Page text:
EMC Electromagnetic Compatibility is concerned with the unintentional generation, propagation and reception of electromagnetical energy and with the unwanted effects that such an energy may induce. In particular, the aim of EMC is the correct operation, in the same environment, of different equipments which involve electromagnetic phenomena in their operation.
IEC International Electrotechnical Commission, an international standards organization dealing with electrical, electronic and related technologies.
ISO International Standardization Organisation, an international-standard-setting body
KEMA Keuring van Elektrotechnische Materialen te Arnhem, established in 1927, was a global energy consultancy company headquartered in Arnhem, Netherlands. It is the leading international certification and testing lab in the world.
Load Control Activities performed by the utility that can interrupt load at the time of peak by interrupting power supply on consumer premises. Load control is usually applied to residential consumers.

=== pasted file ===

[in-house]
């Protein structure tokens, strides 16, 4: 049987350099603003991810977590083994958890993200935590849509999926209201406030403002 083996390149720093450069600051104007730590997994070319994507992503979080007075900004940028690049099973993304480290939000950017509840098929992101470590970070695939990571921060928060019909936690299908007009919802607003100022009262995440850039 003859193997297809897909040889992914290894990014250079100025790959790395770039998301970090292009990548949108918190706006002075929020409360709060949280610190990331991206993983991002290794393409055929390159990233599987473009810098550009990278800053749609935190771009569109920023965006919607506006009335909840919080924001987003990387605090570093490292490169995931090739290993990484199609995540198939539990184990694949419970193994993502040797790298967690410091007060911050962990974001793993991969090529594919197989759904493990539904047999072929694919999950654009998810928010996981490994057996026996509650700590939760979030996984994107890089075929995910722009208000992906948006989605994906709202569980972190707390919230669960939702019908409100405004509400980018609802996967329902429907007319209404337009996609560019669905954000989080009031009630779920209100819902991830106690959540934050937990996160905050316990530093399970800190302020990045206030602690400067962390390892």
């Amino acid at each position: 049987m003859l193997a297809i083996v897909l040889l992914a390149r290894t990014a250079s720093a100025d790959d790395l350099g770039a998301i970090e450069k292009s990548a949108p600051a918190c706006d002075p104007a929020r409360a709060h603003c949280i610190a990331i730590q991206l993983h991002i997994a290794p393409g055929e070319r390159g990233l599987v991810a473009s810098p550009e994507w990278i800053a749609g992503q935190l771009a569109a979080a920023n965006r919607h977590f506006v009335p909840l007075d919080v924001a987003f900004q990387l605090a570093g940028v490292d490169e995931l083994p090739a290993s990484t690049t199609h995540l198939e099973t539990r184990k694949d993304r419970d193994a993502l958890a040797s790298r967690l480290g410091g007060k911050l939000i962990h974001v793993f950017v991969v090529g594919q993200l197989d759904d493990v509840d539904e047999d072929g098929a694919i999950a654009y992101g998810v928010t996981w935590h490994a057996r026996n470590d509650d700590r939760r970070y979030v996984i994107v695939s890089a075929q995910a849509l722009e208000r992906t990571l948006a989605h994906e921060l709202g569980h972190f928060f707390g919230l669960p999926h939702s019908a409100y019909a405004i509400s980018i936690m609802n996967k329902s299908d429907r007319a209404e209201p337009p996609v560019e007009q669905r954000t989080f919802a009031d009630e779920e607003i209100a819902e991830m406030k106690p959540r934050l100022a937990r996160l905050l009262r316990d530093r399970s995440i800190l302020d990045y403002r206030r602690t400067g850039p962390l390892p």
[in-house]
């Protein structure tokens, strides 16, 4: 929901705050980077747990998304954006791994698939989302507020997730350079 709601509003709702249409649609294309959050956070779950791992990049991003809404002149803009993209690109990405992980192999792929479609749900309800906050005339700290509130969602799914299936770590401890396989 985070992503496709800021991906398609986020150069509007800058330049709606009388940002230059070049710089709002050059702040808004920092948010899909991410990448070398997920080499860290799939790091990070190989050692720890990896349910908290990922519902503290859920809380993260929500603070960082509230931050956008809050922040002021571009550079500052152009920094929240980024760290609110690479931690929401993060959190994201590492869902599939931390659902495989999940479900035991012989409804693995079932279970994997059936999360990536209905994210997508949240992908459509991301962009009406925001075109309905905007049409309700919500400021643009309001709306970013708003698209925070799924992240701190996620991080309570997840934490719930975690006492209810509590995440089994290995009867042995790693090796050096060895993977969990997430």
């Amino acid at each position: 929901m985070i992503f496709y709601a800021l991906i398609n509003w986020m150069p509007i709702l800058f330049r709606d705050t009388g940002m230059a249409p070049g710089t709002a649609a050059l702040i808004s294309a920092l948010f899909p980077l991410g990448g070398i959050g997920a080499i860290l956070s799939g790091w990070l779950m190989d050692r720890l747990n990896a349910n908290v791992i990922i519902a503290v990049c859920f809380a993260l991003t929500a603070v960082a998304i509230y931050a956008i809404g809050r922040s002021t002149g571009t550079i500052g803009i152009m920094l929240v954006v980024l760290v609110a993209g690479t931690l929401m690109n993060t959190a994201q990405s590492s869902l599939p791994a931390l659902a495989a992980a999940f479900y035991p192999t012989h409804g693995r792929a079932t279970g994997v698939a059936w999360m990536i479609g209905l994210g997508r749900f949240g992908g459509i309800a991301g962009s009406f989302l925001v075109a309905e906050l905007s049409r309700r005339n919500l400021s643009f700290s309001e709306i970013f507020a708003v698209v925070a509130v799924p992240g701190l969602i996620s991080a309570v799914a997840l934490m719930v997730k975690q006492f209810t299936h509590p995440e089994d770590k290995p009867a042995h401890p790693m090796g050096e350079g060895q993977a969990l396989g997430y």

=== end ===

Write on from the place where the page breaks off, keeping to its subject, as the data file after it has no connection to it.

Load Management Utility activities designed to influence the timing and amount of electricity that customers may use.
Load Profile Hourly or sub-hourly pattern of energy use. It is stored as a list of time stamped power data and is sometimes shown as a graph depicting the power consumption over a specific period.
Load Shedding The process of deliberately removing (either manually or automatically) preselected customer demand from a power system in response to an abnormal condition to maintain the integrity of the system and minimize overall customer outages.
Maximum Demand The highest demand measured over a designated period of time, e.g. one month typically.
M-Bus The M-Bus, also called Meter Bus, was produced from the necessity to interlink a large number of consumption measuring units, such as electricity, water, gas or heat meters over a long section at low cost to permit communication with a central station, i.e. to read meter data or to perform service functions (setting starting values, time/date, etc.). The central station computer (PC) together with a repeater connected to its RS232 interface forms the M-Bus master. Up to 250 meters can be connected to the repeater as M-Bus slaves.